Soo Kim is a policy analyst at the nonprofit, nonpartisan RAND Corp. and adjunct professor at American University.
When U.S. President Joe Biden and South Korean President Moon Jae-in held their first summit on May 21, North Korea was not the only elephant in the room.
Rather, in the broader context of the Biden administration's foreign policy priorities and the Moon government's own geopolitical concerns, China was probably the larger presence.
Judging by media reports and statements from officials in both Washington and Seoul in the lead-up to the summit, the North Korea issue and South Korea's hopes of securing Washington's assistance in navigating a quagmire over COVID vaccine supply and distribution were the two most pressing items on the agenda for both leaders.
So it came as little surprise when Biden and Moon announced their commitments to ongoing dialogue with North Korea on denuclearization and to the KORUS Vaccine Partnership. But when it came to China, the messaging was far more subtle.
While the two leaders used expressions that clearly referenced China such as being committed to an inclusive, free and open Indo-Pacific region, as well as the rules-based international order and democratic values, they evaded any explicit mention of Beijing.
This may be a reflection of the high anxiety felt in Seoul when it comes to crossing Beijing by being seen to stand unequivocally with Washington on matters concerning U.S.-China relations and the competition for influence in the region.
I have three observations from the Biden-Moon meeting that may help parse the allies' tone toward China and what we can expect when it comes to future engagements with Beijing.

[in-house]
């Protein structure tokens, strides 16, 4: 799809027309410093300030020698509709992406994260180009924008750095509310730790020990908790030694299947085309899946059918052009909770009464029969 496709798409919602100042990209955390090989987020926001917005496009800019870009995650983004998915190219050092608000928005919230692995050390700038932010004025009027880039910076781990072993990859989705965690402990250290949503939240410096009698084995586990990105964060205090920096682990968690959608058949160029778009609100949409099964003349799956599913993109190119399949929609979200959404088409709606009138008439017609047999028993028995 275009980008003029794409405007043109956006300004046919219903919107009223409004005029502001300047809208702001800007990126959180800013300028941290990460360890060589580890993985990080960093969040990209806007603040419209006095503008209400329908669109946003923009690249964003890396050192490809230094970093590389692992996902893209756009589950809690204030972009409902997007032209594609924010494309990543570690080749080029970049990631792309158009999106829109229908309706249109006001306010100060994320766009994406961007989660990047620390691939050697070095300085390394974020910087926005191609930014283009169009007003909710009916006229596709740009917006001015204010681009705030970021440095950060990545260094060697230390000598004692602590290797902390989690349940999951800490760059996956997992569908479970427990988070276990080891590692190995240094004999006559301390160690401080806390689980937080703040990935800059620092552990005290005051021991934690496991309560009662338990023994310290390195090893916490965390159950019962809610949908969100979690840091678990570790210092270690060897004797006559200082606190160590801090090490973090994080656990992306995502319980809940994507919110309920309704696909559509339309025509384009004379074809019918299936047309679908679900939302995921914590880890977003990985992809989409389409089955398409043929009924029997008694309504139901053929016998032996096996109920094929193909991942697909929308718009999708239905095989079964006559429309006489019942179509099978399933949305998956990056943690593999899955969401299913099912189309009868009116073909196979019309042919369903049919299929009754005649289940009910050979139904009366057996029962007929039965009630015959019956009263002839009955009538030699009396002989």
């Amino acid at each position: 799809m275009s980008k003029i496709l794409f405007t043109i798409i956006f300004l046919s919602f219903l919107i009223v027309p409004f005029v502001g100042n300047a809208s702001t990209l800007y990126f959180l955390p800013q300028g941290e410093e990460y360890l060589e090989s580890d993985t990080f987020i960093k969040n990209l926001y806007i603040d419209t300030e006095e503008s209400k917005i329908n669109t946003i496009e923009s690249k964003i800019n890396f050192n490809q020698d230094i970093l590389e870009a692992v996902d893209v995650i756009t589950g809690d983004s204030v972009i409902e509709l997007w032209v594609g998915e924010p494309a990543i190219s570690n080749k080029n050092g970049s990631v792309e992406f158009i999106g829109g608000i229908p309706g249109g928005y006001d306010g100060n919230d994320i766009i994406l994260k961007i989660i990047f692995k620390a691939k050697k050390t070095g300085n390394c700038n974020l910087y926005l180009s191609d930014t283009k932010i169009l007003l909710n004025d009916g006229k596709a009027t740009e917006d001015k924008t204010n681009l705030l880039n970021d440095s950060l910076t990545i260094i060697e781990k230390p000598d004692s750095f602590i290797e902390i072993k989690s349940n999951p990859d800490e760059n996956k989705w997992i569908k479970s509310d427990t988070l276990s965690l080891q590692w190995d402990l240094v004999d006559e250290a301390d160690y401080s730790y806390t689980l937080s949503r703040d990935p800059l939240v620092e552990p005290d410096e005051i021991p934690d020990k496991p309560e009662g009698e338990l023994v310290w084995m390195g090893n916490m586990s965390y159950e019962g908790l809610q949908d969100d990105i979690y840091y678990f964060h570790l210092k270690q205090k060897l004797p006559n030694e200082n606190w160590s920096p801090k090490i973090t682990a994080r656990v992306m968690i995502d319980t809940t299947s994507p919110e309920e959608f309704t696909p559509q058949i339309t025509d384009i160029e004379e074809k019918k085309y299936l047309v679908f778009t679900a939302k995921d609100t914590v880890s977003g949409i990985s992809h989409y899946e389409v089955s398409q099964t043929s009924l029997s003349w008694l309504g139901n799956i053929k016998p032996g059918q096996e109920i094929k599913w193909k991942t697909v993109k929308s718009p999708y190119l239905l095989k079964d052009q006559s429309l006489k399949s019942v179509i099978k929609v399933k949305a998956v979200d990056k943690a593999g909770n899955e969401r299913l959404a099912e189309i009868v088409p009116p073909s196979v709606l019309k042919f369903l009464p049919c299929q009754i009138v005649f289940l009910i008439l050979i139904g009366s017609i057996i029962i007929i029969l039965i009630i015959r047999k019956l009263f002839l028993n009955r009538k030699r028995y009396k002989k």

First, the Medal of Honor ceremony.
Biden awarded 94-year-old Korean War veteran Col. Ralph Puckett with the nation's highest military recognition for his actions during the conflict. Notably, Puckett led his soldiers against Chinese forces during the battle for Hill 205, part of a counteroffensive that marked the entrance of China's People's Liberation Army into the Korean War.
The ceremony can be interpreted as recognizing Puckett's valor and sacrifices in the war not only against North Korea but also against the Chinese military serving alongside North Korean troops fighting against U.S. and South Korean forces. Seen from Beijing, Moon's presence at the recognition ceremony -- he is the first foreign leader to ever attend a Medal of Honor ceremony -- as well as his lauding of Puckett as "a true hero of the Korean War" would have been unsettling, to say the least.
Second, the termination of the Revised Missile Guidelines, which had previously limited South Korea's ballistic missile range to 800 km.
The U.S. had previously capped the ranges and payloads of Seoul's missiles in part to avoid disconcerting China and Russia, and creating a catalyst for an escalation of the arms race.
From a technical perspective, termination of the missile guidelines allows Seoul to develop long-range precision-strike capability. Furthermore, South Korea may prioritize the development of intermediate-range ballistic missiles capable of reaching targets beyond the Korean Peninsula.